This multicolor snapshot, at top, taken with Wide Field Camera 3 aboard NASA's Hubble Space Telescope, shows the central region of the giant globular cluster Omega Centauri. Astronomers used this and other observations to measure positions for stars in 2002 and 2006. From these measurements, they were able to predict the stars' future movements. The bottom illustration charts the future positions of the stars highlighted by the white box in the top image. Each streak represents the motion of the star over the next 600 years.
Credit: NASA, ESA, and G. Bacon (STScI). Full story.
Astronomers have created a cosmic time machine of sorts to project what part of the universe is going to look like 10,000 years into the future.
Using observations from the Hubble Space Telescope, scientists have calculated how stars in the globular cluster Omega Centauri will move for millennia to come.
When it was first catalogued by the ancient Roman astronomer Ptolemy 2,000 years ago, Omega Centauri was thought to be a single star. Now this cluster, located almost 16,000 light-years from Earth in our Milky Way galaxy, is known to be a swarm of about 10 million stars, all orbiting a common center of gravity. [Video: Hubble's vision of Omega Centauri's future]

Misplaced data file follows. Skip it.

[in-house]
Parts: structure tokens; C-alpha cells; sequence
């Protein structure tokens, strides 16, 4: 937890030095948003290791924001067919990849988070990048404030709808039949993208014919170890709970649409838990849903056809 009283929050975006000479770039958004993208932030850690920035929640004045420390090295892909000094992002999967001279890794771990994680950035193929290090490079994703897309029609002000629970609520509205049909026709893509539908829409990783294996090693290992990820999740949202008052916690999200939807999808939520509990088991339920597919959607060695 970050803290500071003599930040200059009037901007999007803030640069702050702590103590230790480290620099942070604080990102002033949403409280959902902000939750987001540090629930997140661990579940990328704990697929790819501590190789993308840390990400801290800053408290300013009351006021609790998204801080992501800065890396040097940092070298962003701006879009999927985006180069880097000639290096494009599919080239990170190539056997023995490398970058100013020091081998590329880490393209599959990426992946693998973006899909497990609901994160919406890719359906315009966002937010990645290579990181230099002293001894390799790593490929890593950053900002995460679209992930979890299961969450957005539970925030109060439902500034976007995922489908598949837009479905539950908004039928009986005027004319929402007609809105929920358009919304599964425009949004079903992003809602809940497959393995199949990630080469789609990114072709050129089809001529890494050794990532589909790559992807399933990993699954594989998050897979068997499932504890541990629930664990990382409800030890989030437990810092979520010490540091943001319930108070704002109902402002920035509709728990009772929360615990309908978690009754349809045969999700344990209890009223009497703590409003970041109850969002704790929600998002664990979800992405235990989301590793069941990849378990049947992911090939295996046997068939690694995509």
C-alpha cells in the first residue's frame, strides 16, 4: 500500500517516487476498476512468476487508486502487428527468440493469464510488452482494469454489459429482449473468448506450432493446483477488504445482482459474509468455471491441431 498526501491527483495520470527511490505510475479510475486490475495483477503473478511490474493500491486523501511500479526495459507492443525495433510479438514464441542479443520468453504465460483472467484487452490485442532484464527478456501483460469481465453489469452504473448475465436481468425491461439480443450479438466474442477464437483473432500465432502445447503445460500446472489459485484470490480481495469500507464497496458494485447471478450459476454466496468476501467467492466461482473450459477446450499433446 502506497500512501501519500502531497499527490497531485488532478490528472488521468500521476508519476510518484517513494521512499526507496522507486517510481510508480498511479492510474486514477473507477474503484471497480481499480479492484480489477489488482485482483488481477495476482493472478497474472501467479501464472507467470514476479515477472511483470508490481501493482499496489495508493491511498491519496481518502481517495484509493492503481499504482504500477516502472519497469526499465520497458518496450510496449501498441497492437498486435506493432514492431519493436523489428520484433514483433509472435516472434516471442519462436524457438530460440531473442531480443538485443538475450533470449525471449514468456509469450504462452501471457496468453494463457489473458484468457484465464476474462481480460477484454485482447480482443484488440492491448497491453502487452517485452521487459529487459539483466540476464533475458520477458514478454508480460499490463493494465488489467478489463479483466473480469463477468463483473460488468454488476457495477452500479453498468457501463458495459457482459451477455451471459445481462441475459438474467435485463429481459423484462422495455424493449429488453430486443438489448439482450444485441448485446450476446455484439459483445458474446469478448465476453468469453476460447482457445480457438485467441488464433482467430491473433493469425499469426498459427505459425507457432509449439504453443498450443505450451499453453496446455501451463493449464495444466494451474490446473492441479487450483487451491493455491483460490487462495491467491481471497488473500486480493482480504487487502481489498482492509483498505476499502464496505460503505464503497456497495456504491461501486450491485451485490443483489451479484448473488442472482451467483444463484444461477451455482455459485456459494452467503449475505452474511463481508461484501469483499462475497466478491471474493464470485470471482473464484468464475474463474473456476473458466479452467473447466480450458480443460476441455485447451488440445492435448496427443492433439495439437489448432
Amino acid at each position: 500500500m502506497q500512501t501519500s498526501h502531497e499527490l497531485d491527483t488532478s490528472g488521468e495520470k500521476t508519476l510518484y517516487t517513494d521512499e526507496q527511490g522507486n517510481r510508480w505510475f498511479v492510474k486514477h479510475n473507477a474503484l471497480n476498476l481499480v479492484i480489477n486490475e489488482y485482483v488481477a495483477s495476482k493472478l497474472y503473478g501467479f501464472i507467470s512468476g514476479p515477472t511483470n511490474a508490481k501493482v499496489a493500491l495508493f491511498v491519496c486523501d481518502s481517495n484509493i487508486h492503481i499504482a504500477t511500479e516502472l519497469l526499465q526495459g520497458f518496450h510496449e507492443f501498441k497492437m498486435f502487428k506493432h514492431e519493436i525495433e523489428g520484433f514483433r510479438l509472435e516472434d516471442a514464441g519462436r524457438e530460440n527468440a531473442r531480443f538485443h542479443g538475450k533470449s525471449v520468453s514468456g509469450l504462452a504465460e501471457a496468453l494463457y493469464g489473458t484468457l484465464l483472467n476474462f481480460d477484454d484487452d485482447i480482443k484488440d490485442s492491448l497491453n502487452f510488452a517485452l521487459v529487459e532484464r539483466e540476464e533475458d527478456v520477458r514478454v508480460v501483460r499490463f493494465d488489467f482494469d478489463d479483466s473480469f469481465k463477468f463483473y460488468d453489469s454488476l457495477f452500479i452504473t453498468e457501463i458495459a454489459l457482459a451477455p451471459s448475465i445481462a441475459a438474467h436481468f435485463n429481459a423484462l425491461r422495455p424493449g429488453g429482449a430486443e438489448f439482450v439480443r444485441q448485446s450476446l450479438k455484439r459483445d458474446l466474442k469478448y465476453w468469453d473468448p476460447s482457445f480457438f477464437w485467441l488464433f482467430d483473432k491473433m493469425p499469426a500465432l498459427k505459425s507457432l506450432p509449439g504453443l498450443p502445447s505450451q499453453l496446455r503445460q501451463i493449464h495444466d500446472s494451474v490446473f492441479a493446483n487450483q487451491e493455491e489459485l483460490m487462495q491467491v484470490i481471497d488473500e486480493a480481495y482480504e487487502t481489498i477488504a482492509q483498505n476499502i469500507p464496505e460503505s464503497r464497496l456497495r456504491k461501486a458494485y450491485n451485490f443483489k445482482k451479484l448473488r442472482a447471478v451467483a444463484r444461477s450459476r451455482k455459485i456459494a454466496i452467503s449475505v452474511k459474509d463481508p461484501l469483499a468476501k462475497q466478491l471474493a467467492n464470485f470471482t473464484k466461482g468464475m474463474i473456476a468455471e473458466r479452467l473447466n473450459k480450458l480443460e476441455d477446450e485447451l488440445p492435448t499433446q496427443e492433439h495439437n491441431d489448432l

By analyzing archived images taken over a four-year period by Hubble's Advanced Camera for Surveys, astronomers have made the most accurate measurements yet of the motions of more than 100,000 cosmic inhabitants of the globular cluster, the largest survey to date to study the movement of stars in any cluster.
"It takes high-speed, sophisticated computer programs to measure the tiny shifts in the positions of the stars that occur in only four years' time," said astronomer Jay Anderson of the Space Telescope Science Institute in Baltimore, Md., who conducted the study with fellow STScI astronomer Roeland van der Marel. "Ultimately, though, it is Hubble's razor-sharp vision that is the key to our ability to measure stellar motions in this cluster."
The astronomers used the Hubble images, which were taken in 2002 and 2006, to make a video simulation of the frenzied motion of the cluster's stars. The simulation shows the stars' projected migration over the next 10,000 years.
Identified as a globular star cluster in 1867, Omega Centauri is one of roughly 150 such clusters in our Milky Way Galaxy.
The behemoth stellar grouping is the biggest and brightest globular cluster in the Milky Way, and one of the few that can be seen by the unaided eye. Omega Centauri is located in the constellation Centaurus and is viewable in the southern skies.
- Video: Fast-Forwarding the Future of a Globular Cluster
- Images ? Fantastic Views of Alien Galaxies
- New Tips to See Ancient Star Clusters With Telescopes